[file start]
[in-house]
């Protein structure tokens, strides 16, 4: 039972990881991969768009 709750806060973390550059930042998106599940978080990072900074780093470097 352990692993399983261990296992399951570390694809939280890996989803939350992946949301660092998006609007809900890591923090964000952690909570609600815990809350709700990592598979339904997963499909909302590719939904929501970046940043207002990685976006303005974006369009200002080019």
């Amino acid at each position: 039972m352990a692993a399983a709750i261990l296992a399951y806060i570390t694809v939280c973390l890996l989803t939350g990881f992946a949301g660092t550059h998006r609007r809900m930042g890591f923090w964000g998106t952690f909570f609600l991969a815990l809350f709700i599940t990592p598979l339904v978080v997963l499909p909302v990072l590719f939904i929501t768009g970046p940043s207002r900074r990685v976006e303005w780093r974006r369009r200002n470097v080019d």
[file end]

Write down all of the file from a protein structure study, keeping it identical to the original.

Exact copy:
[in-house]
């Protein structure tokens, strides 16, 4: 039972990881991969768009 709750806060973390550059930042998106599940978080990072900074780093470097 352990692993399983261990296992399951570390694809939280890996989803939350992946949301660092998006609007809900890591923090964000952690909570609600815990809350709700990592598979339904997963499909909302590719939904929501970046940043207002990685976006303005974006369009200002080019």
């Amino acid at each position: 039972m352990a692993a399983a709750i261990l296992a399951y806060i570390t694809v939280c973390l890996l989803t939350g990881f992946a949301g660092t550059h998006r609007r809900m930042g890591f923090w964000g998106t952690f909570f609600l991969a815990l809350f709700i599940t990592p598979l339904v978080v997963l499909p909302v990072l590719f939904i929501t768009g970046p940043s207002r900074r990685v976006e303005w780093r974006r369009r200002n470097v080019d």